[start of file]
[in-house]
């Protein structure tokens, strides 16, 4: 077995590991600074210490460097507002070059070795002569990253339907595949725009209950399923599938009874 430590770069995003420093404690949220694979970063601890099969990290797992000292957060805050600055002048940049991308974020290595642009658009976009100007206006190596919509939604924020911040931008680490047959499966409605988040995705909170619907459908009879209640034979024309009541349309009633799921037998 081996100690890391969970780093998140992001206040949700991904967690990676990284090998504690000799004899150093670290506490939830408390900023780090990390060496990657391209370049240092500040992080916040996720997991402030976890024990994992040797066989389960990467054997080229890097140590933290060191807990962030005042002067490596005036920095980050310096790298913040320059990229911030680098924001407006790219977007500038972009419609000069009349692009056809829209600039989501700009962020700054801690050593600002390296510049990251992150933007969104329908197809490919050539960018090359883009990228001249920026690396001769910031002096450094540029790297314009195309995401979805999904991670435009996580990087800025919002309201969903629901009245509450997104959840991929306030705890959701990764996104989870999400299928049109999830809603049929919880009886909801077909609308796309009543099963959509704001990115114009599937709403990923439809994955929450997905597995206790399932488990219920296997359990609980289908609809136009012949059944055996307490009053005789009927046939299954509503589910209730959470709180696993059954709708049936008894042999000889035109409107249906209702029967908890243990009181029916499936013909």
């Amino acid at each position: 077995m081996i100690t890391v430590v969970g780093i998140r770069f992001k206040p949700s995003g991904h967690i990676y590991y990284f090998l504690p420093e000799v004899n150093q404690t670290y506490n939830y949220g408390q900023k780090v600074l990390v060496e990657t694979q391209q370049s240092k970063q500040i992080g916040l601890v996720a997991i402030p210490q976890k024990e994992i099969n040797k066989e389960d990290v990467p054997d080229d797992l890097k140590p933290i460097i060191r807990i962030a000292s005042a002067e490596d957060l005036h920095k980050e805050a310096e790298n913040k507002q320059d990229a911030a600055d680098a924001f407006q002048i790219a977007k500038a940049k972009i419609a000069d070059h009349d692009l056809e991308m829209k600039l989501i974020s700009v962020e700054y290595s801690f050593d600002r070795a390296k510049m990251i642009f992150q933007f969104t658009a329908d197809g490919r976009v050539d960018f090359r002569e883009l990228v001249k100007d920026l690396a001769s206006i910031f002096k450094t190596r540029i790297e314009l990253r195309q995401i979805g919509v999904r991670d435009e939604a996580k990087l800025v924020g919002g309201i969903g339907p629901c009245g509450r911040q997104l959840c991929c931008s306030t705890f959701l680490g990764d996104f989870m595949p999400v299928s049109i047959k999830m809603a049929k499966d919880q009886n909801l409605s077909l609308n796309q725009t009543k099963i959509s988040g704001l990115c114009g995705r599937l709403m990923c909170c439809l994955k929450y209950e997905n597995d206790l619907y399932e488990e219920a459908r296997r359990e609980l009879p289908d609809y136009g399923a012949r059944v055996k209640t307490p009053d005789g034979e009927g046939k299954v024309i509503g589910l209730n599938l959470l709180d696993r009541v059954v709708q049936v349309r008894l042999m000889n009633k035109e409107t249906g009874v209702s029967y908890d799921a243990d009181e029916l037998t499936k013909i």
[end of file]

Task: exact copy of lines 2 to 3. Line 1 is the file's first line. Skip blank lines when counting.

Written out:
């Protein structure tokens, strides 16, 4: 077995590991600074210490460097507002070059070795002569990253339907595949725009209950399923599938009874 430590770069995003420093404690949220694979970063601890099969990290797992000292957060805050600055002048940049991308974020290595642009658009976009100007206006190596919509939604924020911040931008680490047959499966409605988040995705909170619907459908009879209640034979024309009541349309009633799921037998 081996100690890391969970780093998140992001206040949700991904967690990676990284090998504690000799004899150093670290506490939830408390900023780090990390060496990657391209370049240092500040992080916040996720997991402030976890024990994992040797066989389960990467054997080229890097140590933290060191807990962030005042002067490596005036920095980050310096790298913040320059990229911030680098924001407006790219977007500038972009419609000069009349692009056809829209600039989501700009962020700054801690050593600002390296510049990251992150933007969104329908197809490919050539960018090359883009990228001249920026690396001769910031002096450094540029790297314009195309995401979805999904991670435009996580990087800025919002309201969903629901009245509450997104959840991929306030705890959701990764996104989870999400299928049109999830809603049929919880009886909801077909609308796309009543099963959509704001990115114009599937709403990923439809994955929450997905597995206790399932488990219920296997359990609980289908609809136009012949059944055996307490009053005789009927046939299954509503589910209730959470709180696993059954709708049936008894042999000889035109409107249906209702029967908890243990009181029916499936013909």
């Amino acid at each position: 077995m081996i100690t890391v430590v969970g780093i998140r770069f992001k206040p949700s995003g991904h967690i990676y590991y990284f090998l504690p420093e000799v004899n150093q404690t670290y506490n939830y949220g408390q900023k780090v600074l990390v060496e990657t694979q391209q370049s240092k970063q500040i992080g916040l601890v996720a997991i402030p210490q976890k024990e994992i099969n040797k066989e389960d990290v990467p054997d080229d797992l890097k140590p933290i460097i060191r807990i962030a000292s005042a002067e490596d957060l005036h920095k980050e805050a310096e790298n913040k507002q320059d990229a911030a600055d680098a924001f407006q002048i790219a977007k500038a940049k972009i419609a000069d070059h009349d692009l056809e991308m829209k600039l989501i974020s700009v962020e700054y290595s801690f050593d600002r070795a390296k510049m990251i642009f992150q933007f969104t658009a329908d197809g490919r976009v050539d960018f090359r002569e883009l990228v001249k100007d920026l690396a001769s206006i910031f002096k450094t190596r540029i790297e314009l990253r195309q995401i979805g919509v999904r991670d435009e939604a996580k990087l800025v924020g919002g309201i969903g339907p629901c009245g509450r911040q997104l959840c991929c931008s306030t705890f959701l680490g990764d996104f989870m595949p999400v299928s049109i047959k999830m809603a049929k499966d919880q009886n909801l409605s077909l609308n796309q725009t009543k099963i959509s988040g704001l990115c114009g995705r599937l709403m990923c909170c439809l994955k929450y209950e997905n597995d206790l619907y399932e488990e219920a459908r296997r359990e609980l009879p289908d609809y136009g399923a012949r059944v055996k209640t307490p009053d005789g034979e009927g046939k299954v024309i509503g589910l209730n599938l959470l709180d696993r009541v059954v709708q049936v349309r008894l042999m000889n009633k035109e409107t249906g009874v209702s029967y908890d799921a243990d009181e029916l037998t499936k013909i």